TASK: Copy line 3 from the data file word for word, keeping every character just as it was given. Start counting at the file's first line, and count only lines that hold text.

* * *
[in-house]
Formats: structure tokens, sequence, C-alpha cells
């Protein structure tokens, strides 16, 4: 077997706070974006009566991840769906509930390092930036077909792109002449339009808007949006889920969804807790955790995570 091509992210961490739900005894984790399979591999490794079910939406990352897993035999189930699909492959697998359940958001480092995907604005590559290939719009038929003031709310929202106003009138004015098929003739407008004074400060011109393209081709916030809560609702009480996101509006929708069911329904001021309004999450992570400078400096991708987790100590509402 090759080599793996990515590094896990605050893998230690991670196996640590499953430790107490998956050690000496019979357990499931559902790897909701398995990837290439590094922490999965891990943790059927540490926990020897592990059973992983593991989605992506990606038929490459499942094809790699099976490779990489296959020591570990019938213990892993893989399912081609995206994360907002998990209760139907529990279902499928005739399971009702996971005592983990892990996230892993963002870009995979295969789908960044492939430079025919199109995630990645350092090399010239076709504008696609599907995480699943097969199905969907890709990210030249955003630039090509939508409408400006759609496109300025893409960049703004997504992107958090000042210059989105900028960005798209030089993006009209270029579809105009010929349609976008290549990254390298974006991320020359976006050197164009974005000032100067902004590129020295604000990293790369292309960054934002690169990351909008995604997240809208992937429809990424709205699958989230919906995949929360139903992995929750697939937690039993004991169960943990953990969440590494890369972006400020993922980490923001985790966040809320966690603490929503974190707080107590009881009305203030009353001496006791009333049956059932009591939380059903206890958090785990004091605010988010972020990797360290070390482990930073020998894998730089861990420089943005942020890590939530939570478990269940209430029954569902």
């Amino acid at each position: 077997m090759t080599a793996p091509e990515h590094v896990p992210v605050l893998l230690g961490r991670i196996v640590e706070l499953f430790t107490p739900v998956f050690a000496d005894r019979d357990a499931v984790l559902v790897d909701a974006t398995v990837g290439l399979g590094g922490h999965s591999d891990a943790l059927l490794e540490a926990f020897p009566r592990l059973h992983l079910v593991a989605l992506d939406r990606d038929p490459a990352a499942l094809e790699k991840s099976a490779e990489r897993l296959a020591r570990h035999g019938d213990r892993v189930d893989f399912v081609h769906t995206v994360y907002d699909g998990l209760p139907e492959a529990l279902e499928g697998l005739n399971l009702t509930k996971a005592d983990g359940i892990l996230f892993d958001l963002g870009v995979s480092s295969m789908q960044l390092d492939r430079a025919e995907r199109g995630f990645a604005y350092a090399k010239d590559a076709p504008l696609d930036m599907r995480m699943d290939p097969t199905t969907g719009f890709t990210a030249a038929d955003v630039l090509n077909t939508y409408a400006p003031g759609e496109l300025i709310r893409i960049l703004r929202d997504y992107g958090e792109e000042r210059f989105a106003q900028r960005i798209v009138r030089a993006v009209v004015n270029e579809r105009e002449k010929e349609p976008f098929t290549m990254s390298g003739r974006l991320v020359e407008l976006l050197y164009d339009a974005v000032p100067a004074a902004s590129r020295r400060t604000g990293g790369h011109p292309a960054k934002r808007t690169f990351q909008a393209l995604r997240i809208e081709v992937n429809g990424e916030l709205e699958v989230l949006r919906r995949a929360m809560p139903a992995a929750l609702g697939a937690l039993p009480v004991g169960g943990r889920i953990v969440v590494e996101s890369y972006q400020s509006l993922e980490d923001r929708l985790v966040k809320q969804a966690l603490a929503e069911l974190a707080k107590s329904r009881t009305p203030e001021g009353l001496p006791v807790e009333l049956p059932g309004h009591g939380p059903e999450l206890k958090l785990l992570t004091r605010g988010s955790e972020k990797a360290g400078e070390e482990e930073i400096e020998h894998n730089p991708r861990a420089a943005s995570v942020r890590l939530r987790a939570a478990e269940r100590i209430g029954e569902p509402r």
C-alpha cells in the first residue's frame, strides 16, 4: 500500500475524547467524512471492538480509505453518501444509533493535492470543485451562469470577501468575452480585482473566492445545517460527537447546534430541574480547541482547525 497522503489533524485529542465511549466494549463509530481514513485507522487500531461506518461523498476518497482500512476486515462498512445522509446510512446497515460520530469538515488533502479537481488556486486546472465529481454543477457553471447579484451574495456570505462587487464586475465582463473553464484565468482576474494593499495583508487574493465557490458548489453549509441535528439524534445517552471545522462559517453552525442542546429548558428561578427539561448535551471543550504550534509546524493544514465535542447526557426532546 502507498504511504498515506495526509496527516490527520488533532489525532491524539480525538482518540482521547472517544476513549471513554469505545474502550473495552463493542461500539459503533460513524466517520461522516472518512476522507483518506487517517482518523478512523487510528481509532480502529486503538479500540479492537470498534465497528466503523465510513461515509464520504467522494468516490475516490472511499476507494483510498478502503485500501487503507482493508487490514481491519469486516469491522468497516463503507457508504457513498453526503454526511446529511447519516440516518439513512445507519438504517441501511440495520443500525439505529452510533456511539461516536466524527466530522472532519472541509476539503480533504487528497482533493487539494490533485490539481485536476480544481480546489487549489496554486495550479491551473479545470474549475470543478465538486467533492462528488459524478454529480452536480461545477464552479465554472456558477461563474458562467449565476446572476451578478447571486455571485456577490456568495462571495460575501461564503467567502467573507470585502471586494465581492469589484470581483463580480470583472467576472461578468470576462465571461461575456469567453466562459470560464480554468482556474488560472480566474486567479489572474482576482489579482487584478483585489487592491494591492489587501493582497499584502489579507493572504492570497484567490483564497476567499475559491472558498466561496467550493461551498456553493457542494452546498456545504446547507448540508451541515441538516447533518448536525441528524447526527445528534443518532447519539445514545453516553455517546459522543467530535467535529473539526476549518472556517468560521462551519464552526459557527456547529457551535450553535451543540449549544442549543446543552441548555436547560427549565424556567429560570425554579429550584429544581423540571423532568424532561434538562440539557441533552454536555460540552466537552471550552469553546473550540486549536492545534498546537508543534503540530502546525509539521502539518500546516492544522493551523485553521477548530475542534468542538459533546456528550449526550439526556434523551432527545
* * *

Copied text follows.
């Protein structure tokens, strides 16, 4: 077997706070974006009566991840769906509930390092930036077909792109002449339009808007949006889920969804807790955790995570 091509992210961490739900005894984790399979591999490794079910939406990352897993035999189930699909492959697998359940958001480092995907604005590559290939719009038929003031709310929202106003009138004015098929003739407008004074400060011109393209081709916030809560609702009480996101509006929708069911329904001021309004999450992570400078400096991708987790100590509402 090759080599793996990515590094896990605050893998230690991670196996640590499953430790107490998956050690000496019979357990499931559902790897909701398995990837290439590094922490999965891990943790059927540490926990020897592990059973992983593991989605992506990606038929490459499942094809790699099976490779990489296959020591570990019938213990892993893989399912081609995206994360907002998990209760139907529990279902499928005739399971009702996971005592983990892990996230892993963002870009995979295969789908960044492939430079025919199109995630990645350092090399010239076709504008696609599907995480699943097969199905969907890709990210030249955003630039090509939508409408400006759609496109300025893409960049703004997504992107958090000042210059989105900028960005798209030089993006009209270029579809105009010929349609976008290549990254390298974006991320020359976006050197164009974005000032100067902004590129020295604000990293790369292309960054934002690169990351909008995604997240809208992937429809990424709205699958989230919906995949929360139903992995929750697939937690039993004991169960943990953990969440590494890369972006400020993922980490923001985790966040809320966690603490929503974190707080107590009881009305203030009353001496006791009333049956059932009591939380059903206890958090785990004091605010988010972020990797360290070390482990930073020998894998730089861990420089943005942020890590939530939570478990269940209430029954569902």